The video attracted some controversy, particularly for its perceived misogynistic undertones. Casale said the band members intended the video to appear tasteless and demeaning but also funny. The claims of misogyny increased when Devo was cut from a live performance on an episode of The Midnight Special hosted by Lily Tomlin. After watching the video, Tomlin refused to host the show unless Devo was cut. There were also claims that MTV banned the video but these claims were ultimately proven false.
Several journalists view "Whip It" as a cornerstone of the development of new wave music in the early 1980s. In his book Pop Goes the Decade: The Eighties, Thomas Harrison wrote that the song introduced heavily synthesized music to a mainstream audience while music critic Evie Nagy called it a "defining anthem of new wave's rise". The majority of new wave music in the early 1980s was produced by British bands. Following the success of "Whip It", Devo joined the B-52's as the face of the emergent American new wave music movement.
The song's popularity can be largely attributed to its distinct originality. Gerard noted, "there's been nothing quite like 'Whip It' in the top 40, before or since". Nagy said the song's drum beat, guitar chords, and keyboard lines are distinct and easily recognizable, even when isolated from the song. In his book 99 Red Balloons: And 100 All-time One-hit Wonders, Brent Mann wrote; "It's hard to find anyone between the ages of 30 and 50 who does not have a vivid recollection of 'Whip It' ... the kind of unusual track that made listeners want to bop their heads and break into a herky-jerky dance."
The accompanying music video is also remembered for its bizarre and controversial content. According to Huey, "the song has remained in the public consciousness thanks in part to MTV's extensive airplay for the video". With the popularity of the video, MTV began pursuing Devo and promised them a new platform to showcase their visual works. Devo, however, eventually developed a troubled relationship with the channel. Most of the band's subsequent videos were censored for controversial content or were rejected because the song was not a hit single. According to Casale; "As soon as MTV went national, they came up with this new Taliban set of rules ... we were stunned and felt jilted."
In the band's forty-year history, "Whip It" remains their only song to chart within the top forty on the Billboard Hot 100. As a result, some journalists have labeled Devo as a one-hit wonder. Mann noted that the band's strange philosophy on devolution offset its accessibility, and wrote; "Devo's songs were, quite simply, too far out and counter-culture for mainstream radio". Devo's members have never tried to distance themselves from "Whip It" and as of 2018[update] still play it live. Casale said; "I'm glad it was 'Whip It', because it was certainly twisted and original ... it came from a pure, creative, open collaboration, and that's to me when all the best stuff comes."
Covers and media useEdit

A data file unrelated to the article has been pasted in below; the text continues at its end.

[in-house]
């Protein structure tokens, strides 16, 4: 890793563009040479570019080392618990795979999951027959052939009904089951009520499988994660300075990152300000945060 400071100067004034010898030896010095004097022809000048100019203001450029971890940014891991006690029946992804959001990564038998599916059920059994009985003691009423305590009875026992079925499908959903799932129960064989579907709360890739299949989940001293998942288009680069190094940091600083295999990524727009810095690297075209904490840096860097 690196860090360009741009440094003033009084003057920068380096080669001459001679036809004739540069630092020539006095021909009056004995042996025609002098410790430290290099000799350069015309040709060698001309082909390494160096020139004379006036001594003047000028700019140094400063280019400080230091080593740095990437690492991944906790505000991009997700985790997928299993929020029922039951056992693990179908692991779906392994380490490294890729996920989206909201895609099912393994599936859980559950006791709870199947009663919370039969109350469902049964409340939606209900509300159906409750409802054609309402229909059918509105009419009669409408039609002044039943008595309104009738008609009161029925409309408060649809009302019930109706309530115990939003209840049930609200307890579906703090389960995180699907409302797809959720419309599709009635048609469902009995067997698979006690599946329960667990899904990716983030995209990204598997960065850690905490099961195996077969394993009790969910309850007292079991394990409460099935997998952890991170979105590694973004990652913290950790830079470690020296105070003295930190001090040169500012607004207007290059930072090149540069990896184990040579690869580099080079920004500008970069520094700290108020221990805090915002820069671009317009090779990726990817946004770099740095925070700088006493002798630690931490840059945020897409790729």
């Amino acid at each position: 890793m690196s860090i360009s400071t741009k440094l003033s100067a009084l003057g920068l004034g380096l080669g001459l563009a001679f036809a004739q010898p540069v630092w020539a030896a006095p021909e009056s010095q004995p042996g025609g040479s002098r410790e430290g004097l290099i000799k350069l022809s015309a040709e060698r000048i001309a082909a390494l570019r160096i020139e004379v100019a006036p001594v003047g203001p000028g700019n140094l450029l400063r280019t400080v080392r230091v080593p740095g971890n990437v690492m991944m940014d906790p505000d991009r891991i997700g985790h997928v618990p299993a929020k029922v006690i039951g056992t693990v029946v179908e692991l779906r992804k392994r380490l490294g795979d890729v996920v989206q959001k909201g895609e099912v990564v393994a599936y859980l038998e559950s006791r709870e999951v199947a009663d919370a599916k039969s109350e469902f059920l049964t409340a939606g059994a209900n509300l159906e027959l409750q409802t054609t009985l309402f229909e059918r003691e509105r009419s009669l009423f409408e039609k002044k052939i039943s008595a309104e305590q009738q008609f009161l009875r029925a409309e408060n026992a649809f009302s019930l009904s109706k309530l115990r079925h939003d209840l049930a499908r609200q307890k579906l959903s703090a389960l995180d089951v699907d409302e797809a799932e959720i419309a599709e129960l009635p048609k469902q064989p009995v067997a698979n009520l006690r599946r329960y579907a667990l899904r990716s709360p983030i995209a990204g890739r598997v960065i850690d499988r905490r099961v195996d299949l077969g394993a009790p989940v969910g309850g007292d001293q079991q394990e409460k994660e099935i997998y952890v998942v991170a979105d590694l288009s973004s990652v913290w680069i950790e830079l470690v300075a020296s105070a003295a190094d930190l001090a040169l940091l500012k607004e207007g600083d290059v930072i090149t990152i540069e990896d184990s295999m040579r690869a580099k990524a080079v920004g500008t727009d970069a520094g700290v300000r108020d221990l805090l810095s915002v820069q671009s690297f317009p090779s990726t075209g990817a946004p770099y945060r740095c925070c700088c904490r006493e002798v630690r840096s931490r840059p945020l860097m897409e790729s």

Since 1980, "Whip It" has been covered by several bands, including Pearl Jam, Love and Death, and Does It Offend You, Yeah?. One of the most unusual covers was recorded by the American teen pop band Devo 2.0 and featured on its album DEV2.0 (2006). Devo 2.0, which was created by Walt Disney Records in an attempt to emulate the popularity of the Swedish pop group the A-Teens, covered Devo songs for a teenage audience. Label executives asked Casale to serve as the band's manager; he agreed, reasoning that Devo 2.0 furthered Devo's belief that everything humanity creates— including Devo's own songs—will devolve  Casale had to rewrite several lyrics to remove sexual innuendos and references to drugs and suicide, although "Whip It" was not subject to revisions.
According to David Chiu of PopMatters, "Whip It" had transcended popular culture because it has been featured in several television episodes of The Simpsons, Family Guy, and Stranger Things. It has also been featured in television advertisements for brands including Bonds, Gateway, and Swiffer. In the Swiffer commercial, a middle-aged woman performs robotic dance moves while cleaning her house. The commercial uses a slightly altered version of the song, replacing the lyrics "whip it good" with "swiffer's good". Devo agreed to perform the song for the commercial because they found it to be absurd. Mothersbaugh stated that performing in the commercial "is coming full circle, to be commenting on a conspicuous, consumptive culture ... and to be fed into the hopper and spit back out the other side". Several other companies have altered the phrase "whip it" for their commercials to lyrics such as "flip it", "chip it", and "dip it".
Credits and personnelEdit
Charts and certificationsEdit
Sales and certificationsEdit
- With "Gates of Steel" and "Freedom of Choice".
- Moskowitz, David V. (2015). The 100 Greatest Bands of All Time: A Guide to the Legends Who Rocked the World. ABC-CLIO. p. 215. ISBN 978-1-4408-0340-6.
- Nagy 2015, pp. 19–20.
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- Source that described "Whip It" as a synth-pop song: Perrone, Pierre (July 6, 2013). "Alan Myers: Drummer with art-rockers DEVO". The Independent. Retrieved July 22, 2013.
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- Crow, Sara Jayne (March 18, 2009). "Exclusive: Devo's Jerry Casale on De-evolution and the Meaning of 'Whip It'". Flavorwire. Retrieved September 5, 2017.
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- Gerard, Chris (September 30, 2015). "The 100 Greatest Alternative Singles of the '80s: Part 3: 60 – 41". PopMatters. Retrieved September 11, 2017.
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- Harrison, Thomas (2017). Pop Goes the Decade: The Eighties. ABC-CLIO. p. 87. ISBN 978-1-4408-3667-1.